The sky was battleship grey, and Hank Levin just made the gates in time before the sirens began screaming. Lights flashed, soldiers ran to posts; there was a tense feeling in the air. Perhaps this was more than just a drill? He ducked into a tiny building marked “VISITORS HERE” and flashed his press badge at the MP behind the desk.
“I have an interview with Sgt. Shellcross at oh-nine-hundred in B building.” The man took the badge and turned it over. A door behind the desk had three locks, only one of which was fastened. A voice came from behind it, singing a song Hank didn’t know.
“Sgt. Shellcross. I’m with the Tribune. Henry Levin.” The voice began a different song. “Got somebody in the drunk tank? Wish I had that good a night.”
“We don’t have a Sgt. Shell—“ A commotion began outside. Men were shouting. There was a sharp crash of metal against metal and then a loud scraping like nails on a chalkboard. “Sit down. Stay here. Don’t move.”
The soldier bolted from behind the desk and out the door. Hank heard the click of a key in the lock of the outer door.
“Well, isn’t that just great.”
A moment or two passed without incident and Hank’s curiosity got the better of him. The last lock on the door behind the desk was easily unbolted and the door swung open to reveal a short hallway and a partitioned cell. It contained ancient desk chairs and peeling tables, and a rumpled-looking man with dark curly hair and an aquiline nose. He was leaning against the wall with his eyes closed, unmoved by the shouts from outside.
“Hiya, pal,” said Hank. The man’s eyes opened and he stopped singing.
“Hello. Can you take me to Sgt. Shellcross? I have information for him.”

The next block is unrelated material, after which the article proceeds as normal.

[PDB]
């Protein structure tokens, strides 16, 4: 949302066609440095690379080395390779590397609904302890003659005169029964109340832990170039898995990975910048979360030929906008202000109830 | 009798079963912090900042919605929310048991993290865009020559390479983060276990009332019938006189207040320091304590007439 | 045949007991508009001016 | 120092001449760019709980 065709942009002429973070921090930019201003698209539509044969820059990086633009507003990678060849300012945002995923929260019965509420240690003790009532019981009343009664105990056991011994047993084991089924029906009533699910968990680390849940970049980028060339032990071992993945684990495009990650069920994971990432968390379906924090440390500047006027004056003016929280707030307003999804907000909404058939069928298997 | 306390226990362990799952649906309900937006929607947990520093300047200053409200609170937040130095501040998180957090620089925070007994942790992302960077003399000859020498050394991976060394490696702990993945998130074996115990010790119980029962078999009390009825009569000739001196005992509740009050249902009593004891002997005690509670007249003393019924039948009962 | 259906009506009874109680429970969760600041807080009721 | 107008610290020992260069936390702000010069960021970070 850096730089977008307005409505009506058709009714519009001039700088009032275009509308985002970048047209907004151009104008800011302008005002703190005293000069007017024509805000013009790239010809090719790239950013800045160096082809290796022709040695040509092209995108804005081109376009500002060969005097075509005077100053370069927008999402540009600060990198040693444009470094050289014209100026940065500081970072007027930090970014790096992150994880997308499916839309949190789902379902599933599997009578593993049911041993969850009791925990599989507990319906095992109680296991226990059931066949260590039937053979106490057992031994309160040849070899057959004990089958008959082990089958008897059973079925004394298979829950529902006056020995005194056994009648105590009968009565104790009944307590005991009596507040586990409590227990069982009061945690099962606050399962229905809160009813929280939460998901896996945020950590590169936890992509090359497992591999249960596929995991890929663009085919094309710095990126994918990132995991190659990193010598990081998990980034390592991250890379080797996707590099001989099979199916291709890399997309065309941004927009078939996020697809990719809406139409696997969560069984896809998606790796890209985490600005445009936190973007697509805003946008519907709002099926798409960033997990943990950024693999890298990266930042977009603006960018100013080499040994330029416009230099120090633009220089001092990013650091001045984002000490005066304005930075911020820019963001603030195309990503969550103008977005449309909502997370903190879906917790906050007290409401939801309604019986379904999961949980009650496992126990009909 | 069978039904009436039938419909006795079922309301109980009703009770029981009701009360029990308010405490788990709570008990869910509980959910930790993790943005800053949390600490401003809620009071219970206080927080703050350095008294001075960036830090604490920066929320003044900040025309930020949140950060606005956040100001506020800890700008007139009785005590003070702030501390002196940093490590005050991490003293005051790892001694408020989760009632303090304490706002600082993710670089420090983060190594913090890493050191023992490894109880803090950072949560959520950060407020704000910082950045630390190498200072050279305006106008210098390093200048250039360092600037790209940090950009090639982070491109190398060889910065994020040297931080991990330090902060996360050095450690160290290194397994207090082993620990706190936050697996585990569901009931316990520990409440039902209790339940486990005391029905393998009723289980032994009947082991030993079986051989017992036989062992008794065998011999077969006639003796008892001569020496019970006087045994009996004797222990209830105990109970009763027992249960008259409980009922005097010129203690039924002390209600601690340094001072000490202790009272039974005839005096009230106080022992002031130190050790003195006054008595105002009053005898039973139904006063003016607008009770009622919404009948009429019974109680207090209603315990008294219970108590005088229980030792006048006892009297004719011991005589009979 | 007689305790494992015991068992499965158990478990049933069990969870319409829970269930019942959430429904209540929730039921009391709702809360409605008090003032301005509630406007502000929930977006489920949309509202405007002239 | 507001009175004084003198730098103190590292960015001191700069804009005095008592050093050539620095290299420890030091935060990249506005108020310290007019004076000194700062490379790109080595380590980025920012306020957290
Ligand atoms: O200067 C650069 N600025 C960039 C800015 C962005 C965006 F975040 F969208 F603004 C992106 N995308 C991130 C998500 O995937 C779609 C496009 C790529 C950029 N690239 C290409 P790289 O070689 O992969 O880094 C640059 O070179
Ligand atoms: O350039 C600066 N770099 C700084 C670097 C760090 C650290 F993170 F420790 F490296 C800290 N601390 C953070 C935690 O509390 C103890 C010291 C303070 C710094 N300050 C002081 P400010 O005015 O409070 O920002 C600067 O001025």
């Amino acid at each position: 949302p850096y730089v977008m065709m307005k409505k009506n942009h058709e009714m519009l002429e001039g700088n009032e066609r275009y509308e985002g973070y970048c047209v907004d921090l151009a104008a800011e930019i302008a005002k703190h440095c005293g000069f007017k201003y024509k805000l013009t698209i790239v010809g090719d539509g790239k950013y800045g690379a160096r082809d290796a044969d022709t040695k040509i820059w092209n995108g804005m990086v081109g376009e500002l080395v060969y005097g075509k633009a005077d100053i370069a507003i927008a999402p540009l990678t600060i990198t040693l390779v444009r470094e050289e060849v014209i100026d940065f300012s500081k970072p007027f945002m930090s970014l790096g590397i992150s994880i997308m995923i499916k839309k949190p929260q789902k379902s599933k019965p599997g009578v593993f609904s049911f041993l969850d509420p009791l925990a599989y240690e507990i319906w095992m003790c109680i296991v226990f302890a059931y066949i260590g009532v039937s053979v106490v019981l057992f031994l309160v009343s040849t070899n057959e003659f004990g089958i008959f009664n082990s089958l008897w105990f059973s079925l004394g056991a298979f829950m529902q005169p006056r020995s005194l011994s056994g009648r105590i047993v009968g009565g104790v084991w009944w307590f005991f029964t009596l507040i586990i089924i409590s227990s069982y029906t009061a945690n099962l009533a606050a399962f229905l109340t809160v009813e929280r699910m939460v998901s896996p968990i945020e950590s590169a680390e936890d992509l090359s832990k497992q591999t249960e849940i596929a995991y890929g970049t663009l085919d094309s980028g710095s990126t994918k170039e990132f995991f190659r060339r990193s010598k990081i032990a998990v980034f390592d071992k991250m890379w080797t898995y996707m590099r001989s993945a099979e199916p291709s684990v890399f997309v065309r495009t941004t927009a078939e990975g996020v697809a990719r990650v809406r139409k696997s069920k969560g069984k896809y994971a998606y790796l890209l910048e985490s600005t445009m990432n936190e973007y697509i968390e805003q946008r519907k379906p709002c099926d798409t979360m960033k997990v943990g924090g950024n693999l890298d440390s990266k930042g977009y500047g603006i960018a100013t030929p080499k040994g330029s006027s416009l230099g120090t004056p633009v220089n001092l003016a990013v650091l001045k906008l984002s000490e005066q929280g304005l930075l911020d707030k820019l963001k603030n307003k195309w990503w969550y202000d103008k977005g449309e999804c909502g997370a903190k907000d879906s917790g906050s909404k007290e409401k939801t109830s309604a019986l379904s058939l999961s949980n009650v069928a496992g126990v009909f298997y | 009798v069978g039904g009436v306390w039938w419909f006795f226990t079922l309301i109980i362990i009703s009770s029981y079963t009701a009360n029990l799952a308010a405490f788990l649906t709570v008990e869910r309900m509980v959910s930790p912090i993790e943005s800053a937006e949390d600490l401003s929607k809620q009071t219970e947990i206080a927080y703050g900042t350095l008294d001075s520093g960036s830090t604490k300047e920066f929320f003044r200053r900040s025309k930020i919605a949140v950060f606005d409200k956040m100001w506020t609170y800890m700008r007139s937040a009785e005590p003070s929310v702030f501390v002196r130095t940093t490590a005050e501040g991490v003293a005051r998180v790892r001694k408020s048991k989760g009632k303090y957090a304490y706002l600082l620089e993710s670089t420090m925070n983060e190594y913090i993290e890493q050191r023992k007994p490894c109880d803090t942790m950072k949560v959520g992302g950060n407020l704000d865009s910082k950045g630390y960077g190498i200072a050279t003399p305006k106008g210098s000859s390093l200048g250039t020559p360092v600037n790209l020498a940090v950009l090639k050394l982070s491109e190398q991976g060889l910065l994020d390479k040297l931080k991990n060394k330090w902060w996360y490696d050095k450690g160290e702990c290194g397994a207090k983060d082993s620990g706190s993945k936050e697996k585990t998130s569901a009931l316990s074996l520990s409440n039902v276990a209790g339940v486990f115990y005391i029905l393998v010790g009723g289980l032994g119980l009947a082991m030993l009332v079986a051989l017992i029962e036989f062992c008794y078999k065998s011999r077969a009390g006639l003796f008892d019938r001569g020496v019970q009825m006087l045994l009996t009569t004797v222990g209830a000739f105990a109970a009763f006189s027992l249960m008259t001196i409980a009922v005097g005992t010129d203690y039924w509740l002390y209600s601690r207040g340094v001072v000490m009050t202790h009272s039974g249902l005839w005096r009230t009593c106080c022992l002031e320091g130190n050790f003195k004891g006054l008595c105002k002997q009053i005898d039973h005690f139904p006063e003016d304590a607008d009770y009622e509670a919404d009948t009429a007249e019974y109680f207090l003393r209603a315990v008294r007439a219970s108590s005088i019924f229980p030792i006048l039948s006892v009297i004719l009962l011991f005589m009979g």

Hank took a second to register the question through the speaker’s thick accent and the sudden realization that the face looking up at him was covered in bruises.
“I can’t even get out of the building, buddy. Ain’t even got any windows. You alright in here? How’d you get all bruised up?”
“The MPs did not like my face.”
“Well, that’s not…” Hank frowned. The man was probably lying, but you’d think even the MPs could have made him an ice pack. Instead of finishing his sentence Hank turned around to find the supply cabinet and a handful of clean rags that he ran under cold water.
“Here, buddy. Clean yourself up.”
“I’m here for an interview with Sgt. Shellcross, if you want to know, but the chump behind the desk told me there wasn’t any such person. Don’t suppose he knows what he’s doing.”
The prisoner was dabbing at his face gingerly and wincing.
“Sgt. Shellcross may have been compromised. I don’t know. I’m just a contractor. I thought…” He glanced up. “When you find him, can you tell him something for me?”
Footsteps were heard outside, walking the length of the building. Two soldiers talking in tones of relief after the brief adrenaline rush. Both men in the building tensed, listening. Then the prisoner spoke hurriedly.
“Tell him the checksums don’t match. It was a simple, routine, scheduled integrity check and the checksums don’t match.”
“I..” Hank furrowed his brows, not sure he understood.
Just then, a key was heard in the lock and Hank dove back through the door and over the desk to the grimy floor of the guard post.